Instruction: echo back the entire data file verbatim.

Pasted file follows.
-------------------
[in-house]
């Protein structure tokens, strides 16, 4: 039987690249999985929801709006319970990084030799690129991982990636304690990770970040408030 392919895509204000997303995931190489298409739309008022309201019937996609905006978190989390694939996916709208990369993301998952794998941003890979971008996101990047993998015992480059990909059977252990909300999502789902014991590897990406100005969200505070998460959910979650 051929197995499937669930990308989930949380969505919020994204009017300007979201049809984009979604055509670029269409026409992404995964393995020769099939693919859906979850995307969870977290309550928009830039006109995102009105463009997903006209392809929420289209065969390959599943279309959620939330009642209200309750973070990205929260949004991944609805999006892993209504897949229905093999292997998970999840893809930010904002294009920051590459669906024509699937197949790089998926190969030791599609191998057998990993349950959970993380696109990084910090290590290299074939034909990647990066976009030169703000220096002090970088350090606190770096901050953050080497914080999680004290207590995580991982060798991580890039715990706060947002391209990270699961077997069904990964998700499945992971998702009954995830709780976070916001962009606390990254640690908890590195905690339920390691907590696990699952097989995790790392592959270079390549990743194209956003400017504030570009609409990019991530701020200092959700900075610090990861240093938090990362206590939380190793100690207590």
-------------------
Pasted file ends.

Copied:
[in-house]
């Protein structure tokens, strides 16, 4: 039987690249999985929801709006319970990084030799690129991982990636304690990770970040408030 392919895509204000997303995931190489298409739309008022309201019937996609905006978190989390694939996916709208990369993301998952794998941003890979971008996101990047993998015992480059990909059977252990909300999502789902014991590897990406100005969200505070998460959910979650 051929197995499937669930990308989930949380969505919020994204009017300007979201049809984009979604055509670029269409026409992404995964393995020769099939693919859906979850995307969870977290309550928009830039006109995102009105463009997903006209392809929420289209065969390959599943279309959620939330009642209200309750973070990205929260949004991944609805999006892993209504897949229905093999292997998970999840893809930010904002294009920051590459669906024509699937197949790089998926190969030791599609191998057998990993349950959970993380696109990084910090290590290299074939034909990647990066976009030169703000220096002090970088350090606190770096901050953050080497914080999680004290207590995580991982060798991580890039715990706060947002391209990270699961077997069904990964998700499945992971998702009954995830709780976070916001962009606390990254640690908890590195905690339920390691907590696990699952097989995790790392592959270079390549990743194209956003400017504030570009609409990019991530701020200092959700900075610090990861240093938090990362206590939380190793100690207590």